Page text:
Education and Actionable Knowledge

March2 Let’s look at activism, academia and politics. A conference on the intersection of academics and activism was recently held as part of events marking 40 years of the Right Livelihood Awards. It provided an excellent platform to mingle with ageing activists as well as young and aspiring ones. The conference was hosted in Bangkok and took place at the Chulalongkong University, Bangkok as well as at Wongsanit Ashram. It drew participants from all regions of the world and was hasted by the School for Wellbeing Studies and Research.

If you think that most of the time was spent on nostalgic recollection of some good old days, you would be totally wrong. Of course, there were moments for tracing the origins of the Foundation from when Jakob von Uexkull, the founder, felt that by refusing to give an environmental prize, the Nobel Prize was missing out an important constituent of persons and organisations courageously contributing practical and exemplary solutions to global problems. That was how the Right Livelihood Foundation and its awards came into being. 40 years down the road, the Foundation has chalked up 178 laureates from 70 countries.

The theme of the conference was Education for Right Livelihood – Connecting Activism and Academia. In the forum were laureates who received the award in the 1990s and who are still going strong, providing leadership in diverse struggles. They included Vandana Shiva who received the award in 1993 and Sulak Sivaraksa who was honoured in 1995. The Landless Workers’ Movement (MST) of Brazil who received the award in 1991 was represented. Survival International (France) received the award in 1989 and was represented by Fiore Longo who was quite young at the time the organisation received the award. In all, there were about a dozen laureates at the conference.

While we drank from the springs of wisdom from the laureates such as Shiva and Sivarasksa, highlights of the days included the vibrant participation of youths who shared the spaces equally with the more elderly participants. It was a delight to hear the young folks, who came mostly from Thailand, Vietnam, Bhutan and Myanmar, lay out what they felt was the way to spread system changing ideals around the world. They especially insisted that the voices of the youths must not only be raised but must be heard. They suggested a system of continuous learning, including what they termed Travelling Universities through which youths could cross pollinate and share ideas with colleagues from around the world. Warning: this article drifts into the recesses of my mind and is not totally a report of that conference.

The place of the arts in protests and activism cropped up frequently and their preponderance during mass actions was noted. I thought on the awakening of the streets as critical spaces for seeding progressive ideas and wondered whether the protests proffer real solutions and if the root causes of global problems can be unearthed on the streets. But then, it has always held true to me that saying NO, and rejecting  a wrong is a solution in its own right.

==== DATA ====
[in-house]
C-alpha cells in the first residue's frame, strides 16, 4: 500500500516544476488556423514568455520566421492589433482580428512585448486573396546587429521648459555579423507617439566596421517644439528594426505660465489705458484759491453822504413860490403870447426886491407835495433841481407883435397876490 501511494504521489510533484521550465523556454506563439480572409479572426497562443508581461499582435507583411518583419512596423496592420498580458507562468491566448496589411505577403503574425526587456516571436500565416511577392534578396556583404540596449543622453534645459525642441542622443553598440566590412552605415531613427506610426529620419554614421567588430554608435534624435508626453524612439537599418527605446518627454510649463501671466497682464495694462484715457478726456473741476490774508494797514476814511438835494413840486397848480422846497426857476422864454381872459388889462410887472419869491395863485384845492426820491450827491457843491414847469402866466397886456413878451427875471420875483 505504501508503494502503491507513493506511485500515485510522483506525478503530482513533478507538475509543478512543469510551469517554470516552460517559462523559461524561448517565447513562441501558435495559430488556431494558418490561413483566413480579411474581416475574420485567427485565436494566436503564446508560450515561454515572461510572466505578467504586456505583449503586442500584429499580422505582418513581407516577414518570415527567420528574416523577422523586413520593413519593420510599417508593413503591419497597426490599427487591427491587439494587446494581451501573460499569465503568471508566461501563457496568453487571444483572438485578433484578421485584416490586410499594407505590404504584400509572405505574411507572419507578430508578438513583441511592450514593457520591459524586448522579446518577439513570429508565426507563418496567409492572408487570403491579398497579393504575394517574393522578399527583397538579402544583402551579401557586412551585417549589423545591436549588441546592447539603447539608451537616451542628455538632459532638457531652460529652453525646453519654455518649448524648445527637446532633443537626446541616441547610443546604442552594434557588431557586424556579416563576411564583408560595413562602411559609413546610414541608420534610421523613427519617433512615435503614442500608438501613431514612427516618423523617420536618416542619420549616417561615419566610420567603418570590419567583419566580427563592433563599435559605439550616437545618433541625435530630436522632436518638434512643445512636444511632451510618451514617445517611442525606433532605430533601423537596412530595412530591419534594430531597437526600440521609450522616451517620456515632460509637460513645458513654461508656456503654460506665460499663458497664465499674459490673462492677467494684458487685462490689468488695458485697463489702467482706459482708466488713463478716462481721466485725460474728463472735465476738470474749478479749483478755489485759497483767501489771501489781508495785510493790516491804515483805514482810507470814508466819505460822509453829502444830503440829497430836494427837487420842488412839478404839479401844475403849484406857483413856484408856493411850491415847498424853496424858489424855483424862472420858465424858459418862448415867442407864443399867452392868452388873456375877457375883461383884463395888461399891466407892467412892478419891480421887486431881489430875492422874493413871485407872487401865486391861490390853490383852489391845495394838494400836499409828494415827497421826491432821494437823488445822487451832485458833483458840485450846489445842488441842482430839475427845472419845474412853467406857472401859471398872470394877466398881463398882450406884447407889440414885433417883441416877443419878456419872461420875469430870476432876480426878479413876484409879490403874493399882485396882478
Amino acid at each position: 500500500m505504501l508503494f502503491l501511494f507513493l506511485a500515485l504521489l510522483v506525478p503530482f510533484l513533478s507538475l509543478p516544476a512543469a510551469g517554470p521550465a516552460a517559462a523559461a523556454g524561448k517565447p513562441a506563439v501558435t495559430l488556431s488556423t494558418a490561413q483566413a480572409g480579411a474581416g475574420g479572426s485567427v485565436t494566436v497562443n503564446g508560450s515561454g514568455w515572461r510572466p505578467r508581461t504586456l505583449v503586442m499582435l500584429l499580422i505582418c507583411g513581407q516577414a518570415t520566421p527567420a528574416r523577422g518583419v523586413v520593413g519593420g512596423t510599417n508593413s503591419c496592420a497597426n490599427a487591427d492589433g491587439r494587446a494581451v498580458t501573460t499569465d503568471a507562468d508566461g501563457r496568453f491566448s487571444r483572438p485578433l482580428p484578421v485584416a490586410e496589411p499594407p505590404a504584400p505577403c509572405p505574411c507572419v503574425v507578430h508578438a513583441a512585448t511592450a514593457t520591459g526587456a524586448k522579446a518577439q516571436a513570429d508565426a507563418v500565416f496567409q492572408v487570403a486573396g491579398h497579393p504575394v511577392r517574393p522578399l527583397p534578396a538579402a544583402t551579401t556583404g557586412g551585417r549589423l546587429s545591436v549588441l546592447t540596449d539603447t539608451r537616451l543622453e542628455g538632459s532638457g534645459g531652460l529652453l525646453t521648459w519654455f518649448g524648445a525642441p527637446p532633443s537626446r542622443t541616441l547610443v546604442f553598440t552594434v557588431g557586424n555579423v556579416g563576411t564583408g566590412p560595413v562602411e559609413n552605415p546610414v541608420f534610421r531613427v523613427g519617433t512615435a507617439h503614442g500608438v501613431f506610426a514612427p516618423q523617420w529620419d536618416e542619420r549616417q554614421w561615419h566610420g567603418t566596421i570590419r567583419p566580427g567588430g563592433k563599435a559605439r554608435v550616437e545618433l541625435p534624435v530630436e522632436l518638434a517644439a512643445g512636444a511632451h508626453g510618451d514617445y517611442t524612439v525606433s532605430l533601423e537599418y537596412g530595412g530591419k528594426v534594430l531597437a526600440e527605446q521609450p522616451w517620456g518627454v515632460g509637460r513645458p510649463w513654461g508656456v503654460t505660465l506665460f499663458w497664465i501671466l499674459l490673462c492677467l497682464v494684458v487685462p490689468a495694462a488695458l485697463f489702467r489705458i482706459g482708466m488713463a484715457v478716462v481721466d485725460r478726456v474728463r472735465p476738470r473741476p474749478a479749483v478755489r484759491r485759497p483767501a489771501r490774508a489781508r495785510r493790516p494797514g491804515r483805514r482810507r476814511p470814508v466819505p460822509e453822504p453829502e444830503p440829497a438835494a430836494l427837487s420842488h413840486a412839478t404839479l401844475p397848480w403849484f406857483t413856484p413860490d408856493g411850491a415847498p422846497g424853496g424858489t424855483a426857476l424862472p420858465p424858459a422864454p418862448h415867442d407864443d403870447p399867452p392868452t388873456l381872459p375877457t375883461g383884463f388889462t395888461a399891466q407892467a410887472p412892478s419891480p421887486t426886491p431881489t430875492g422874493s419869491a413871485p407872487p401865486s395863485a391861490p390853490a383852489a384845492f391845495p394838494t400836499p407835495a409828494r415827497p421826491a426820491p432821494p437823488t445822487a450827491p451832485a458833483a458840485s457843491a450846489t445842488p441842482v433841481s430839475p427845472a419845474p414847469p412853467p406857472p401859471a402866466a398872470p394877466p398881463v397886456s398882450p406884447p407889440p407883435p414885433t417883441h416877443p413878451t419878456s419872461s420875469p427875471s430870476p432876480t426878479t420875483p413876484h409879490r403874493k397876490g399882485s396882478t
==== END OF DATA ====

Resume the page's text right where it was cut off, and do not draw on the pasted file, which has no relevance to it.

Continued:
The intensity of street marches and actions in recent years could make us wonder whether the world is at a tipping point or on the verge of a revolutionary moment. How could these actions counter the ambiguous, amoral, conscienceless and flippant political leadership in the world today? If we speak of reclaiming power, have we interrogated the very concept of power? Has the nature of power and its dynamics changed over time? Are the streets arenas for deeper things than building excitement and offering spectacle?

How do we tackle the forces of exploitation in the world today? Has the idea of democracy become a mere illusion in the world today? With the increasingly nationalistic and petty responses to issues, has the sense of citizenship changed over time? More questions. Considering that the street is not uniform across the world, how widespread can disruptive activism be practised and to what end?

In private conversations, the youths wished to know if it can be said that something is a Green New Deal when it is built on the same extractivist, polluting and unjust paradigms that created the problems it seeks to solve. Seeing the rush to introduce extinction genetic engineering, the youths wondered if technologies, including those pushed by “the poison cartel,” have made it impossible for humans to see and relate to Nature. The poison cartel, for those who do not know, promote genetic engineering, practice toxic agriculture and basically steal seeds from farmers and the poor.

Of all the questions that emerged and floated around, one took a huge corner of my mind and set up its tent there. In this age of rising individualism, is our experience dependent on, or validated by how people respond to our experiences? Huh? A lot of people post materials on social media platforms primarily to see how many people would like or share what they have posted. The more the likes, the more the sense of validation of the person that posted or shared the material. How real is this?

The streets. Do they give us space in which the quality of our disagreement with the status quo can be made sensible or is the street a marketplace for a cacophony of noises? The idea of making sense of disagreements lead to the recollection that the Occupy Movement always had moments for teach-ins to ensure that participants did not see the actions as mere spectacle but keep in mind the reasons why they were protesting and what outcomes they sought.

Breakfree2
There were many outputs from the conference, including a stress on  building actionable knowledge and promotion of intergenerational learning. The point was also made that as we struggle to build a just future, we must look into the far past and project the future without being restricted by the present. The future will be self-reinforcing and diverse. It will be built on a mix of ancient and contemporary wisdom with a concrete understanding that we are related to all species.